Leaders must use appropriate channels of communication to interact with healthcare professionals, staff, and patients, develop an open-door policy, and create a culture that strives to advance communication excellence. Communication must always be respectful, accurate, concise, timely, and demonstrate compassion. Clarity in communication is vital particularly in this digital age, when electronic messages such as texts and emails can be quickly written, and can result in errors or lack clarity when they are not reviewed prior to sending. The way information is communicated is very important because the delivery of care involves numerous patient handovers between healthcare professionals, within and across departments as well as interaction with healthcare professionals with diverse areas of specialism and non-medical administration. Healthcare professionals need to collaborate and work together as a team, clearly communicating and sharing information and synergizing on the diverse knowledge and skills to make the best decisions for the delivery of patient care. This requires the ability to clearly explain, actively listen and demonstrate compassion. This has a significant impact on relationships with leaders, colleagues, patients and caregivers.

To advance compassionate leadership we need to ensure our verbal and non-verbal communication consistently demonstrate compassion through attending, understanding, empathising, and helping. It is not just what we say but how we actually say it. Therefore, compassionate patient centred care needs to demonstrate consistency in both verbal and non-verbal communication to contribute to higher standard of care. This requires clarity in communication and information, avoiding jargon or terminology that will not be understood, providing precise instructions and concisely answering questions honestly, respectfully, thoroughly and compassionately. This compassionate and empathetic two-way communication with patients can result in patients being more engaged in their own care and feeling more willing to disclose all relevant information and adhere to recommended medical treatment.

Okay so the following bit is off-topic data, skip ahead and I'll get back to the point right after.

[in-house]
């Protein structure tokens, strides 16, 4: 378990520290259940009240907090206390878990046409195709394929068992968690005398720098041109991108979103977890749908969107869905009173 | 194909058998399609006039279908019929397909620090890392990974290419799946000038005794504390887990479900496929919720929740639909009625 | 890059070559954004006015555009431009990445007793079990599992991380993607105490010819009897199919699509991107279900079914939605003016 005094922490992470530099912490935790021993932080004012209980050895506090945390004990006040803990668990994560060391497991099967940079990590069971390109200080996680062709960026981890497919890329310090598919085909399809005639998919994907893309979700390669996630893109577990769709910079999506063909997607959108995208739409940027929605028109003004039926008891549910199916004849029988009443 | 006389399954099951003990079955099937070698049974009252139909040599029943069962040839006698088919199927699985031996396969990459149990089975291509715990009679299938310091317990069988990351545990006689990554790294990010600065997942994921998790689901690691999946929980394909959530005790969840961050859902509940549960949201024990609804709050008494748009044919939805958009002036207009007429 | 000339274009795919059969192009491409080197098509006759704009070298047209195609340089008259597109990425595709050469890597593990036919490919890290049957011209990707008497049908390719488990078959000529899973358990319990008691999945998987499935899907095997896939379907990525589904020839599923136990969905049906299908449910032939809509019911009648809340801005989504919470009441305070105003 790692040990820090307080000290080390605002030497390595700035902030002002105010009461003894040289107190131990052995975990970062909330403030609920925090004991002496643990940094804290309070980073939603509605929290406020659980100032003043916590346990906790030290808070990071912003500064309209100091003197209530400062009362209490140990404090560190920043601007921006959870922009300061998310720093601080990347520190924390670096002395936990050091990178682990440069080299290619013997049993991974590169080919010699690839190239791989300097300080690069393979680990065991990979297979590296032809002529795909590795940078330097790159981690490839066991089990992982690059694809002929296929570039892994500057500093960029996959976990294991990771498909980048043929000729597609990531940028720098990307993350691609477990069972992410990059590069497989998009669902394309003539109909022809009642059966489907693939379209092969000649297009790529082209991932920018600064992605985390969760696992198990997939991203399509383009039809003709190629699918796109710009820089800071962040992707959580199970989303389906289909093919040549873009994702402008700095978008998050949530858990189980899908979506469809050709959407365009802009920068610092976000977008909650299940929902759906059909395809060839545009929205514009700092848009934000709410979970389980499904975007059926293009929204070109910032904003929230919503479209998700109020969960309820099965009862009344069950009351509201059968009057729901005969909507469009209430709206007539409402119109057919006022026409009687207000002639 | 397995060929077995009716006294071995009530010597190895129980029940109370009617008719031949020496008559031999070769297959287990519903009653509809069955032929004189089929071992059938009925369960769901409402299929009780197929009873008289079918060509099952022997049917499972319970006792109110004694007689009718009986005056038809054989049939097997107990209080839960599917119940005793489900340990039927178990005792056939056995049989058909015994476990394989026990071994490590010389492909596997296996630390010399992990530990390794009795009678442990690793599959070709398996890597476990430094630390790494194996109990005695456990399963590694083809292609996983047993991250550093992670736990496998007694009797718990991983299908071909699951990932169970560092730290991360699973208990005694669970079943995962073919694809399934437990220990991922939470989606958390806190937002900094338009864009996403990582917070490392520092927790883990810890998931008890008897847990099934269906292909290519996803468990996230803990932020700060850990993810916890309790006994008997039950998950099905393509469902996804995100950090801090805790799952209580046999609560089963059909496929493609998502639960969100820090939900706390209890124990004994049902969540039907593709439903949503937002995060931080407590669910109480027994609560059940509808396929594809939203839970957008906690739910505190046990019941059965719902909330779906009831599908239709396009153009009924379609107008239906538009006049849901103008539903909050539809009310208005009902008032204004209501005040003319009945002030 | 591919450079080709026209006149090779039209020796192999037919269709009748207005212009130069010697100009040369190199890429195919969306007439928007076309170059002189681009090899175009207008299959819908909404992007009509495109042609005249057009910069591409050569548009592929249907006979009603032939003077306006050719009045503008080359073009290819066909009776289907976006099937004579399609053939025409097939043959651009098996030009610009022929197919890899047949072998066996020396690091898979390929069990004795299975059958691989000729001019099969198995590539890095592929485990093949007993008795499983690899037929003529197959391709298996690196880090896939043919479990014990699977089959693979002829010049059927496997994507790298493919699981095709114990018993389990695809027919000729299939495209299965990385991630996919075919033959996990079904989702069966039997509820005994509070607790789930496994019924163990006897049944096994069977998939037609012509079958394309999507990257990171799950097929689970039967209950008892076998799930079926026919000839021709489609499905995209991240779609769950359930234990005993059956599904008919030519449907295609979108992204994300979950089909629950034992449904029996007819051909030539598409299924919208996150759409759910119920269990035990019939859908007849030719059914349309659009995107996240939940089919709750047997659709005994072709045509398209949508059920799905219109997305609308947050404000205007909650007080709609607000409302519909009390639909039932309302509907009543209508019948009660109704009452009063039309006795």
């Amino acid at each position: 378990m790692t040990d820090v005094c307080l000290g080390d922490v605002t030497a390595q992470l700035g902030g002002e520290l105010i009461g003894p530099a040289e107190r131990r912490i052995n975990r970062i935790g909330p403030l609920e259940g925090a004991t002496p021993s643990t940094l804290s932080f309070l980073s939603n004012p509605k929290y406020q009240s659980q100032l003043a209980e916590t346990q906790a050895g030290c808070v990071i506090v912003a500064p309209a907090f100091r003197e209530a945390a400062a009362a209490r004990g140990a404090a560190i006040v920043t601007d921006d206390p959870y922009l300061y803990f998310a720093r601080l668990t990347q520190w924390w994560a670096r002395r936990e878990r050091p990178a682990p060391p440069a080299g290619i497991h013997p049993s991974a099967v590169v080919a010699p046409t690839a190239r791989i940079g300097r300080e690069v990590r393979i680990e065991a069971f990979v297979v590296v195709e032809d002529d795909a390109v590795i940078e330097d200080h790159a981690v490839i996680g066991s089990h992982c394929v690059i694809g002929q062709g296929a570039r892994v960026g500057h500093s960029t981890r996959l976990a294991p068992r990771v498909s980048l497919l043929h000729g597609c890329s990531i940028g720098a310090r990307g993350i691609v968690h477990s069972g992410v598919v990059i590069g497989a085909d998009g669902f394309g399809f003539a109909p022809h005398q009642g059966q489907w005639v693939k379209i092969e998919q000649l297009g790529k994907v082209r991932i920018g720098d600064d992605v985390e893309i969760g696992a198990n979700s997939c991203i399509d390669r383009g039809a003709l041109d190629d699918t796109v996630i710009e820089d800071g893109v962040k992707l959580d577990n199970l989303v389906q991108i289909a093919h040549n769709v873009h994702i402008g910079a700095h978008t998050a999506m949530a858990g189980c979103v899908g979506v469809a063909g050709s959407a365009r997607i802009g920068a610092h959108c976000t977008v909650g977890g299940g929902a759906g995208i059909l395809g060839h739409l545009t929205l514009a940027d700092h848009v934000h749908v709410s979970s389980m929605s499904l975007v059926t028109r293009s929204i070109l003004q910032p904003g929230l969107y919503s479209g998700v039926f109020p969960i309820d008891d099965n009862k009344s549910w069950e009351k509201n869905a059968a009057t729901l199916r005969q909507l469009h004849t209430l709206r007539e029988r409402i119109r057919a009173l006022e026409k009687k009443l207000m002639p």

Effective communication within healthcare can increase satisfaction, staff morale and the quality of work relationships, all of which contributes to positive staff and patient outcomes.


Healthcare leaders that are authentic, honest, demonstrate humility, curiosity, optimism, appreciation, and compassion, are better equipped to cope with the challenges and engage with their team (Kearney, 2022). Leaders that are compassionate and focused on their team and patient centred have the ability to encourage and support individuals and team members, work towards the same shared goals and objectives, ensure clear open channels of communication and information sharing, and have a commitment to innovation to deliver the highest standard of patient care.


Kearney, C. (2022) Leading Innovation and entrepreneurship in Healthcare: A Global Perspective, Edward Elgar Publishing.

West, M.A., and Chowla, R. (2017). Compassionate leadership for compassionate health care. Compassion: concepts, research and applications. London: Routledge, 237-57.

Note: Further development can be found in the following book:

Kearney, C. (2022) Leading Innovation and entrepreneurship in Healthcare: A Global Perspective, Edward Elgar Publishing.